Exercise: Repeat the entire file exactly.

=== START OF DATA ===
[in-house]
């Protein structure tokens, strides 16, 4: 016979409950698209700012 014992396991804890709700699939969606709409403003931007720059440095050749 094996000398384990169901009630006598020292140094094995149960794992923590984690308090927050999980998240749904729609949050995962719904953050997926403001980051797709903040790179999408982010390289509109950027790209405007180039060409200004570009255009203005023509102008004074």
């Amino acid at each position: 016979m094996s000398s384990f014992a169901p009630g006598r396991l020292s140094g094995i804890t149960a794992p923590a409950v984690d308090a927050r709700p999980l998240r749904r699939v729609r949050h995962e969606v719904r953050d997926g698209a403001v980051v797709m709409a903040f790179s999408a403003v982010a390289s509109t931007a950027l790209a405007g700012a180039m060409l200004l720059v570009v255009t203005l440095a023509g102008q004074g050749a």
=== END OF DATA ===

[in-house]
């Protein structure tokens, strides 16, 4: 016979409950698209700012 014992396991804890709700699939969606709409403003931007720059440095050749 094996000398384990169901009630006598020292140094094995149960794992923590984690308090927050999980998240749904729609949050995962719904953050997926403001980051797709903040790179999408982010390289509109950027790209405007180039060409200004570009255009203005023509102008004074």
């Amino acid at each position: 016979m094996s000398s384990f014992a169901p009630g006598r396991l020292s140094g094995i804890t149960a794992p923590a409950v984690d308090a927050r709700p999980l998240r749904r699939v729609r949050h995962e969606v719904r953050d997926g698209a403001v980051v797709m709409a903040f790179s999408a403003v982010a390289s509109t931007a950027l790209a405007g700012a180039m060409l200004l720059v570009v255009t203005l440095a023509g102008q004074g050749a």